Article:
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Are You Entitled to a Discharge?
§727(a) Court shall grant a discharge unless debtor:
- Is not an individual; or
- Transferred or destroyed property of the Estate within a year before filing or any time after filing with intent to hinder, delay or defraud; or
- Concealed, destroyed or falsified info re financial condition; or
- made false oath or account;
- presented or used false claim;
- gave, offered or received money;
- withheld information re property et al.
- Fails to explain loss of assets or inability to meet liabilities;
- Fails to obey an order of the Court;
- Received a discharge in a case started 6 years before filing of current Petition.
Basic Discharge Exceptions: Discharge does not absolve the Debtor of debts …
- For taxes or customs duties;
- For property or credit obtained by fraud;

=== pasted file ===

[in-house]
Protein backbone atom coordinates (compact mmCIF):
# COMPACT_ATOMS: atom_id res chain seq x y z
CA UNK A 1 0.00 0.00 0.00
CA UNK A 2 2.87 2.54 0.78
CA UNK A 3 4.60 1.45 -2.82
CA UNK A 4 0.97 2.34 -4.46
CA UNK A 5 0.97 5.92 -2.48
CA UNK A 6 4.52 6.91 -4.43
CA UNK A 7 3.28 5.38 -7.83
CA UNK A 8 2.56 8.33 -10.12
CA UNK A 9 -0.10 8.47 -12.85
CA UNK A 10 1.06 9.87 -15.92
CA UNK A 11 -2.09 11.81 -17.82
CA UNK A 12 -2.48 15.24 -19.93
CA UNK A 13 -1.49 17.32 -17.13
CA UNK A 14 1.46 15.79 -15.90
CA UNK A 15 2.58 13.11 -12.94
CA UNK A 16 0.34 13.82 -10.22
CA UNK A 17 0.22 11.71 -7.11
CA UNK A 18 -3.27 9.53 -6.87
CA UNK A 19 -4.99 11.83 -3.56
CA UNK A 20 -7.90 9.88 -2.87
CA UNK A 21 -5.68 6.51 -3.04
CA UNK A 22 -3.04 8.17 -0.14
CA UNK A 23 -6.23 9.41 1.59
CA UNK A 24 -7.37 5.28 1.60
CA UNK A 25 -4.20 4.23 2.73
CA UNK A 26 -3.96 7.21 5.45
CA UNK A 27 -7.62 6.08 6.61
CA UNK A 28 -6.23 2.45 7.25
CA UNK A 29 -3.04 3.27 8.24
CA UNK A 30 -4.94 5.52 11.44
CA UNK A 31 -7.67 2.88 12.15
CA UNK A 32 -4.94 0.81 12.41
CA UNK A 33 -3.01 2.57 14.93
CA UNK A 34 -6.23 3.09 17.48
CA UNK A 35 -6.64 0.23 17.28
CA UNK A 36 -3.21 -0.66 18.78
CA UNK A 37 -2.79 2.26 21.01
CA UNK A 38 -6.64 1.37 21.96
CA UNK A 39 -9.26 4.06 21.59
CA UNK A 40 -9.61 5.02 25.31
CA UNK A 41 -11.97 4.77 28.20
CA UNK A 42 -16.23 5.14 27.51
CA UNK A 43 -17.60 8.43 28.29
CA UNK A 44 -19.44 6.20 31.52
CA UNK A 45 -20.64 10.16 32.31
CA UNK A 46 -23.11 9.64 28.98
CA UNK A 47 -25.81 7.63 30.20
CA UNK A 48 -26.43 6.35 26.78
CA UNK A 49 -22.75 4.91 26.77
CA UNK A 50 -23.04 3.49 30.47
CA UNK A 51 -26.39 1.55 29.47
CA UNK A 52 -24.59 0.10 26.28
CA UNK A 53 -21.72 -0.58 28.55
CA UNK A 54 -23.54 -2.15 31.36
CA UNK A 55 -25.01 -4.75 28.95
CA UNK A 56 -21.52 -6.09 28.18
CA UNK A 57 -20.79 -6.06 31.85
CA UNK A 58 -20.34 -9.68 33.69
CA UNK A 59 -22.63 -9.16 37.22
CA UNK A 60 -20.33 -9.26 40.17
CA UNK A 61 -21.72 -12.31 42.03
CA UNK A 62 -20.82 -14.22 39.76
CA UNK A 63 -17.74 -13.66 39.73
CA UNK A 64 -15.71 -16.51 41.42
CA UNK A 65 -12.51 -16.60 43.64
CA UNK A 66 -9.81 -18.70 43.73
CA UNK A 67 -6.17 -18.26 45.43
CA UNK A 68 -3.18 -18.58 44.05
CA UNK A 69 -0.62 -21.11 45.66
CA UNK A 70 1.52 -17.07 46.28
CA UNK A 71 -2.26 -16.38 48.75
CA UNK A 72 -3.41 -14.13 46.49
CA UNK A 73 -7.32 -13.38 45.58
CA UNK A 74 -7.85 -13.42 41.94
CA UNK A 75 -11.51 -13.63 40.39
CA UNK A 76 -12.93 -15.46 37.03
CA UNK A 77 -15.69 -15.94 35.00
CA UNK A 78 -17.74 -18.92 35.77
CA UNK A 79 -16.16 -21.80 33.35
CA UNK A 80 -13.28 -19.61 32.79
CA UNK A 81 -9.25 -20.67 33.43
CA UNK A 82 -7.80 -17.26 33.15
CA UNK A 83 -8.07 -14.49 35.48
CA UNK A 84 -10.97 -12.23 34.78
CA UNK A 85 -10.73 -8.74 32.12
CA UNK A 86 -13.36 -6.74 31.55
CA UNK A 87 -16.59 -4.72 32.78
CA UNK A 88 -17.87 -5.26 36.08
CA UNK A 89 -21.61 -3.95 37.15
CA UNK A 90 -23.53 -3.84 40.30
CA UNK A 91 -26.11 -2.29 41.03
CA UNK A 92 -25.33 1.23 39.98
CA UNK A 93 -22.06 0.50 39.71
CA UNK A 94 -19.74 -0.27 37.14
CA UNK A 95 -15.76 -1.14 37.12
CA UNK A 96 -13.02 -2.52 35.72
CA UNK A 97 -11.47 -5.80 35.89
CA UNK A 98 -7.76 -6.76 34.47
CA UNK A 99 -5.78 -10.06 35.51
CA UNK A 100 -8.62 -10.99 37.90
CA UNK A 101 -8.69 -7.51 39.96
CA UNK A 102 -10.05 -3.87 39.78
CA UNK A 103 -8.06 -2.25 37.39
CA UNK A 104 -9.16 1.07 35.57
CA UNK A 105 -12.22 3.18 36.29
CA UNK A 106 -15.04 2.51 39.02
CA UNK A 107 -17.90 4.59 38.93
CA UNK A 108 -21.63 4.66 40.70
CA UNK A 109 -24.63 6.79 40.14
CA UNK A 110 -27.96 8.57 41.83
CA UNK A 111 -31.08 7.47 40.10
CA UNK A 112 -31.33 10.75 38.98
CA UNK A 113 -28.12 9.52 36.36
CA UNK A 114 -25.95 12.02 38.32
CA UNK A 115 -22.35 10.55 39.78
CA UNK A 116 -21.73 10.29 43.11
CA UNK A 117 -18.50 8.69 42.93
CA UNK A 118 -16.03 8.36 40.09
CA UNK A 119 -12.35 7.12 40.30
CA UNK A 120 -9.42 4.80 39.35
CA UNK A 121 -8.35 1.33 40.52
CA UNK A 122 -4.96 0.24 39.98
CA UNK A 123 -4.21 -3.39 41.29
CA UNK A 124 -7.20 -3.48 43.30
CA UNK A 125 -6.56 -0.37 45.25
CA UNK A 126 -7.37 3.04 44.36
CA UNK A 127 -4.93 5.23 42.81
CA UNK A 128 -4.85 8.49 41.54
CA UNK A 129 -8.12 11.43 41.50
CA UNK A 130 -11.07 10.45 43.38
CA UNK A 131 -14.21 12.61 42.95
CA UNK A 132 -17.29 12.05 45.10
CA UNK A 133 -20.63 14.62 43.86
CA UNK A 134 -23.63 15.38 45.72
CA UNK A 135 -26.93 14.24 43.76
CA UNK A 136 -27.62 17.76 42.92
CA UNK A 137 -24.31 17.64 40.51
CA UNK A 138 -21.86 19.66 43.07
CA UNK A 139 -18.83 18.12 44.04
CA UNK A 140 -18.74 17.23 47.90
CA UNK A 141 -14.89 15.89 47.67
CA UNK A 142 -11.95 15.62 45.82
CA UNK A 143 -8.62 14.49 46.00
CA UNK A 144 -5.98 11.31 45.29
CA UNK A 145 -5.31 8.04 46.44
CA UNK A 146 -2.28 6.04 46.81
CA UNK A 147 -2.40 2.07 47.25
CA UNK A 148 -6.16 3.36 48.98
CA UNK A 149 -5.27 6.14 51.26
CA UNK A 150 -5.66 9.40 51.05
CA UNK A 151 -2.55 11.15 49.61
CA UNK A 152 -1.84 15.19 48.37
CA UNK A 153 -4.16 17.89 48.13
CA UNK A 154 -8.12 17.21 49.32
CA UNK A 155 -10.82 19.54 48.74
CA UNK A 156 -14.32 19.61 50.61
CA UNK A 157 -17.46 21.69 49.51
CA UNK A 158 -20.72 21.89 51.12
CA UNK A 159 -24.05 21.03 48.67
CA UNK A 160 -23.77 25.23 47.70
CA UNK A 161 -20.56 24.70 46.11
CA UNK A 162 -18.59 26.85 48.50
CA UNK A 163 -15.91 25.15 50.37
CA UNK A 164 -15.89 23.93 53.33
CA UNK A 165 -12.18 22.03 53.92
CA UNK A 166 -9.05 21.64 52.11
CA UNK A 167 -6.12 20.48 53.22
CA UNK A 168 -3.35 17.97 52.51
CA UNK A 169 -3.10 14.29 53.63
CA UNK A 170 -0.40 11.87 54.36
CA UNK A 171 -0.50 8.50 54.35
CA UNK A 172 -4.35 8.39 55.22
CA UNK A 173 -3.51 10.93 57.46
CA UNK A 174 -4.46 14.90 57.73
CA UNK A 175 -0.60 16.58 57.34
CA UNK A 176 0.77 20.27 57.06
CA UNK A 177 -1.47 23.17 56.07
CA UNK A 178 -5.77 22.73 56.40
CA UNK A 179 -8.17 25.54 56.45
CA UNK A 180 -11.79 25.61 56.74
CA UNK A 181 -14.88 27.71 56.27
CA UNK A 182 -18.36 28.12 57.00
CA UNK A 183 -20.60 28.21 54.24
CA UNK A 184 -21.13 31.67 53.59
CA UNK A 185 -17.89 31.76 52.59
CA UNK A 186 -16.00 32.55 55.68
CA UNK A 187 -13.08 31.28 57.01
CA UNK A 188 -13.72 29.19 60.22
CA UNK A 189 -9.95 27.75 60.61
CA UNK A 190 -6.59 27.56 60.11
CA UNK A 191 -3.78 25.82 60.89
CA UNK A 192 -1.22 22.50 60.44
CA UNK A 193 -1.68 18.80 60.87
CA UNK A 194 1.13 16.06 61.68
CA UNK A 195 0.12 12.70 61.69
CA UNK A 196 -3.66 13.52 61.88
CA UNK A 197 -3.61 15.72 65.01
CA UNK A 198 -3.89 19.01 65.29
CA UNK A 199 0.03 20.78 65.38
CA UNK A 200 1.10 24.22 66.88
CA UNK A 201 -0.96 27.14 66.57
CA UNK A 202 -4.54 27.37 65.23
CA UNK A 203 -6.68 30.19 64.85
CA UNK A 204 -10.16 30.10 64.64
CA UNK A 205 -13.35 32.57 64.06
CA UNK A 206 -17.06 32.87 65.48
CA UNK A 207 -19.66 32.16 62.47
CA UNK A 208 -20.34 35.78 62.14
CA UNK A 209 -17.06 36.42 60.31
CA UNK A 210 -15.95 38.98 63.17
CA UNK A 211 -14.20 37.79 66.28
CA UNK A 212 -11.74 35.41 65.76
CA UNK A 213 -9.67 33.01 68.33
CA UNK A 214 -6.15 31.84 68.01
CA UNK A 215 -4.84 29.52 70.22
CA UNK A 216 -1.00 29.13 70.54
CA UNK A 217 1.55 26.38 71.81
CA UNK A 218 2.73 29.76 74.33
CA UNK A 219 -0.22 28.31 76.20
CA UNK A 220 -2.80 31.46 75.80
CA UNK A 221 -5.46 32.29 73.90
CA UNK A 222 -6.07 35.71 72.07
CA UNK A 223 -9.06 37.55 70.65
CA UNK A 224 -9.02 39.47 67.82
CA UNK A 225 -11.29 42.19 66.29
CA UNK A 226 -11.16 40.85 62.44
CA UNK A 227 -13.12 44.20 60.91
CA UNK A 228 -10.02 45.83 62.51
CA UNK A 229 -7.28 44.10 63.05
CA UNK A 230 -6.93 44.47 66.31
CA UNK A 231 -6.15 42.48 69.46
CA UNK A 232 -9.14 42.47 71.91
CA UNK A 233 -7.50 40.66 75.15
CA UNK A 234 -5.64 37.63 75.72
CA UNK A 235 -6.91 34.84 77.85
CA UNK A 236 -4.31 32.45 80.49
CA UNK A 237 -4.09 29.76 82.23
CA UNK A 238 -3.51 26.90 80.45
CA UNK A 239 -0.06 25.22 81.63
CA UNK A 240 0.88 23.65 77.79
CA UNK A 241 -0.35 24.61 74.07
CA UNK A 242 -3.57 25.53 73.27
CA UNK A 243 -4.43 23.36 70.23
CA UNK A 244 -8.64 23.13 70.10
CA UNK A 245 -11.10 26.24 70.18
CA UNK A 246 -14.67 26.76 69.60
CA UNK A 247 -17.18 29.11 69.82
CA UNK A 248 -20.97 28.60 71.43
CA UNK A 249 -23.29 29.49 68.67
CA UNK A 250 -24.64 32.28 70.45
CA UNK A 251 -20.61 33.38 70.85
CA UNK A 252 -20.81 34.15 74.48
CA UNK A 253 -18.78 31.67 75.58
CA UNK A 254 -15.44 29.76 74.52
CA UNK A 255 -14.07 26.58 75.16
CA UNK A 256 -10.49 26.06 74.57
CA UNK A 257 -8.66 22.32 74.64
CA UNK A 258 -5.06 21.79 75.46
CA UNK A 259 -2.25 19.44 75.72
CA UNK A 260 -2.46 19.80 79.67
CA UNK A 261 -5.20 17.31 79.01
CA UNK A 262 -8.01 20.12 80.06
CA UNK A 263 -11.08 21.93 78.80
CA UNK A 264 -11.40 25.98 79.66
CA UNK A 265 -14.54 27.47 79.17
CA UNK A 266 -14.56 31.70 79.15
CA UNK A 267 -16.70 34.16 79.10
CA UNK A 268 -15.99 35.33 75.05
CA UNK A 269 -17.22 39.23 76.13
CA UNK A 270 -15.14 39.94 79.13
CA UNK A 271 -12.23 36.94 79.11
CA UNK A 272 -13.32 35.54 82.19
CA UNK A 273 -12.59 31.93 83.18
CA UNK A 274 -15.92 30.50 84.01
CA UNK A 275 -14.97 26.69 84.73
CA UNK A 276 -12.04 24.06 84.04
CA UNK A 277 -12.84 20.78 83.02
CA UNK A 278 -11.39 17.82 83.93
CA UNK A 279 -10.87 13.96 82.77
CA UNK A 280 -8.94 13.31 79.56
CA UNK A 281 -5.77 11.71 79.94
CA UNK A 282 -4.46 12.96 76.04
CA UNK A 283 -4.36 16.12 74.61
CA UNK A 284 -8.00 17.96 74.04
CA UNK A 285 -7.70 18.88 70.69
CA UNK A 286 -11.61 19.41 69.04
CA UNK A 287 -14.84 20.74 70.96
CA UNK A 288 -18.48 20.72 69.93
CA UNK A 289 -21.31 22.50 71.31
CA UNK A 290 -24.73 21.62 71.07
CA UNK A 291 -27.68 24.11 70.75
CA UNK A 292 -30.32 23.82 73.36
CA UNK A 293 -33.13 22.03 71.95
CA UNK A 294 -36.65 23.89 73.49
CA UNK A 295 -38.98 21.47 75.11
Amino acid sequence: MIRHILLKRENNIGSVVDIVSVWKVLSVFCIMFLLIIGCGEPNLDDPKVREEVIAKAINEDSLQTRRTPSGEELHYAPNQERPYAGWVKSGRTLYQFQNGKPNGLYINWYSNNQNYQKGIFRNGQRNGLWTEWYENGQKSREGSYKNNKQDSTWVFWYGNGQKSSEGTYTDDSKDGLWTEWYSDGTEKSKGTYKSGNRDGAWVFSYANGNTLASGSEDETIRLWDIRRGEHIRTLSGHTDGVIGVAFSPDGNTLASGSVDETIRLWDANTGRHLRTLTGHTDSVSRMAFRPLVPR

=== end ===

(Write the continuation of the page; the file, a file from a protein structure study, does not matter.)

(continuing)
- That are not listed or scheduled;
- Arising from breach of fiduciary duty.
- For alimony, maintenance or support;
- For willful, malicious injury;
- Is a government fine;
- For educational loans guaranteed by the government or not-for-profit organization;
- From a DUI fatality caused by Debtor;
- That could have been listed in prior case;
- Arising from fraud in a fiduciary capacity;
- For failure to pay Federal institution;
- Taxes to the United States;
- Others: See §523.
- In order to contest dischargeability of a particular debt the Creditor must usually file an Adversary
- Upon obtaining a discharge, §524 extinguishes the debtor’s personal liability and prevents creditors from all forms of collection efforts (the “Discharge Injunction”).
- Violation of the Discharge Injunction by creditors will subject them to contempt of Court damages.